disc, flywheel, or pressure plate). Other reasons for a grabbing clutch could be due to oil or grease on the disc facings, glazing, or loose disc facings. Broken parts in the clutch, such as broken disc facings, broken facing springs, or a broken pressure plate, will also cause grabbing.
There are several things outside of the clutch that will cause a clutch to grab or chatter when it is being engaged. Loose spring shackles or U-bolts, loose transmission mounts, and worn engine mounts are among the items to be checked. If the clutch linkage binds, it may release suddenly to throw the clutch into quick engagement, resulting in a heavy jerk. However, if all these items are checked and found to be in good condition, the trouble is inside the clutch itself and will have to be removed for repair.
A dragging clutch will make the transmission or transaxle grind when trying to engage or shift gears. This condition results when the clutch disc does not completely disengage from the flywheel or pressure plate when the clutch pedal is depressed. As a result, the clutch disc tends to continue turning with the engine and attempts to drive the transmission.
The most common cause of a dragging clutch is too much clutch pedal free travel. With excessive free travel, the pressure plate will not fully release when the clutch pedal is pushed to the floor. Always check the clutch adjustments first. If adjustment of the linkage does not correct the trouble, the problem is in the clutch, which must be removed for repair.
On the inside of the clutch housing, you will generally find a warped disc or pressure plate, oil or grease on the friction surface, rusted or damaged transmission input shaft, or improper adjustment of the pressure plate release levers causing the problem.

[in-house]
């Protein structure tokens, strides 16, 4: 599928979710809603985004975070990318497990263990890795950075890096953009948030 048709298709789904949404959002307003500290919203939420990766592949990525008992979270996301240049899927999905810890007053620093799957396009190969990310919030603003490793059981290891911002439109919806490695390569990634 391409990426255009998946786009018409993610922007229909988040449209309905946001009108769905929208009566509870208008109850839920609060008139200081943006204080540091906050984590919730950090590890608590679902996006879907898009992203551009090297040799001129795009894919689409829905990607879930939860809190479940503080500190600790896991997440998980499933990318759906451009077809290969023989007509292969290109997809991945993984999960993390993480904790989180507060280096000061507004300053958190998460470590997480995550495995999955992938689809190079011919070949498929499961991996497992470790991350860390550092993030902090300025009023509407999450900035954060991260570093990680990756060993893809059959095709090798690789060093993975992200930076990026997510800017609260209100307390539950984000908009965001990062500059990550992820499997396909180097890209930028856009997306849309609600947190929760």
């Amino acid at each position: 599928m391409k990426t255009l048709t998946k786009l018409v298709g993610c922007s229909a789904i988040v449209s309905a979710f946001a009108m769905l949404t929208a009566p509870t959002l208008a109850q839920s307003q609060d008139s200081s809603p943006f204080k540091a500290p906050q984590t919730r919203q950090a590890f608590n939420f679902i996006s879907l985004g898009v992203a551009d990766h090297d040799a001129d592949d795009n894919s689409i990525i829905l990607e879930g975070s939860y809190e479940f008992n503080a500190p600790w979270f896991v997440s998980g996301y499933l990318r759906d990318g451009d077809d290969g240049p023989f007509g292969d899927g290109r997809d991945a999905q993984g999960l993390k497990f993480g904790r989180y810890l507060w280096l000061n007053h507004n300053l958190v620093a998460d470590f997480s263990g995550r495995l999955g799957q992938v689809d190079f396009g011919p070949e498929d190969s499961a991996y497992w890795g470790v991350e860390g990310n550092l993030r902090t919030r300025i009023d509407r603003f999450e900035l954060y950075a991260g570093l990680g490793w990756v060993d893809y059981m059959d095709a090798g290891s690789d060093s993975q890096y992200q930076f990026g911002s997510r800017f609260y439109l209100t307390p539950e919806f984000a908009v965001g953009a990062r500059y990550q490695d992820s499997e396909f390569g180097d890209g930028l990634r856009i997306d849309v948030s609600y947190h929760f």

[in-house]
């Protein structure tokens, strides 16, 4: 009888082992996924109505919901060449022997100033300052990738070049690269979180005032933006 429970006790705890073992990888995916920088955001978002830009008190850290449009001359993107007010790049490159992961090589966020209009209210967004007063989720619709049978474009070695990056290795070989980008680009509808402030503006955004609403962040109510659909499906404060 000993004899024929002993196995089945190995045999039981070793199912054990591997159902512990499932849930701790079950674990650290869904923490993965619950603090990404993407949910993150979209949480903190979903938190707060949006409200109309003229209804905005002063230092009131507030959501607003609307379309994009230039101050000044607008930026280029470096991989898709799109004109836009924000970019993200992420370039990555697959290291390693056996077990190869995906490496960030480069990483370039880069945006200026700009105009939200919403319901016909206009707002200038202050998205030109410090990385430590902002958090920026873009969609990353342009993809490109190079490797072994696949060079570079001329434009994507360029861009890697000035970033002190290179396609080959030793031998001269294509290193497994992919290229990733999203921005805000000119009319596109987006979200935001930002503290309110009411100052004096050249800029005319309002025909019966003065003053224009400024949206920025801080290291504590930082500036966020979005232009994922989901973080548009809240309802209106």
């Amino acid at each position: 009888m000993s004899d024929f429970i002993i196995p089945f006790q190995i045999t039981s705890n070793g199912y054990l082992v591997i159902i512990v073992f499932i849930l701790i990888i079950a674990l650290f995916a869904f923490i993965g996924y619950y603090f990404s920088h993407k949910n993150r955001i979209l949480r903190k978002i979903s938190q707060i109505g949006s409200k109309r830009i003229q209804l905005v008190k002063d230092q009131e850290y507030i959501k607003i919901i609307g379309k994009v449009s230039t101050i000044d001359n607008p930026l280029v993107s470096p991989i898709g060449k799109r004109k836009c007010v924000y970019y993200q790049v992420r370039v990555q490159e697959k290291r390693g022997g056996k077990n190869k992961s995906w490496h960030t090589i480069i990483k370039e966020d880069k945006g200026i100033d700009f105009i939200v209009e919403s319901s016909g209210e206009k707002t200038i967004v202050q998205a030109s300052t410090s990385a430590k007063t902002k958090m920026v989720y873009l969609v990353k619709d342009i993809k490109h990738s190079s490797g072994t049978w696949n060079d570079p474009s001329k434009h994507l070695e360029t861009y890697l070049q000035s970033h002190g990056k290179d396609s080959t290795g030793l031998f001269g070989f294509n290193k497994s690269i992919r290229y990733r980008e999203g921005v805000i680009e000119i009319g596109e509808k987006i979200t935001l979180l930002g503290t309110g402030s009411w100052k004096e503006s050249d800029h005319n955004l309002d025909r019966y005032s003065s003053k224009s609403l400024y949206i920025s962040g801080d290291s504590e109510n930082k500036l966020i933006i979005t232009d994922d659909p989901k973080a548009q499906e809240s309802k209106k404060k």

Faulty clutch parts can make various noises. When an operator reports that a clutch is making noise, find out when the noise is heard. Does the sound occur when the pedal is moved, when in neutral, when in gear, or when the pedal is held to the floor? This will assist you in determining which parts are producing these noises.
An operator reports hearing a scraping, clunking, or squeaking sound when the clutch pedal is moved up or down. This is a good sign of a worn or unlubricated clutch release mechanism. With the engine off, pump the pedal and listen for the sound. Once the source of the sound is located, you should clean, lubricate, or replace the parts as required.
Sounds produced from the clutch, when the clutch is initially ENGAGED, are generally due to friction disc problems, such as a worn clutch disc facing, which causes a metal-to-metal grinding sound. A rattling or a knocking sound may be produced by weak or broken clutch disc torsion springs. These sounds indicate problems that require the removal of the transmission and clutch assembly for repair.
If clutch noises are noticeable when the clutch is DISENGAGED, the trouble is most likely the clutch release bearing. The bearing is probably either worn, binding, or, in some cases, loses its lubricant. Most clutch release bearings are factory lubricated; however, on some larger trucks and construction equipment, the bearing requires periodic lubrication. A worn pilot bearing may also produce noises when the clutch is disengaged. The worn pilot bearing can let the transmission input shaft and clutch disc vibrate up and down, causing an unusual noise.
Sounds heard in NEUTRAL, that disappear when the clutch pedal is pushed, are caused by problems inside the transmission. Many of these sounds are due to worn bearings. However, always refer to the troubleshooting chart in the manufacturer's manual.
A pulsating clutch pedal is caused by the runout (wobble or vibration) of one of the rotating members of the clutch assembly. A series of slight movements can be felt on the clutch pedal. These pulsations are noticeable when light foot pressure is applied. This is an indication of trouble that could result in serious damage if not corrected immediately. There are several conditions that can cause these pulsations. One possible cause is misalignment of the transmission and engine.
If the transmission and engine are not in line, detach the transmission and remove the clutch assembly. Check the clutch housing alignment with the engine and crankshaft. At the same time, the flywheel can be checked for runout, since a bent flywheel or crankshaft flange will produce clutch pedal pulsation. If the flywheel does not seat on the crankshaft flange, remove the flywheel. After cleaning the crankshaft flange and flywheel, replace the flywheel, making sure a positive seat is obtainedContinue Reading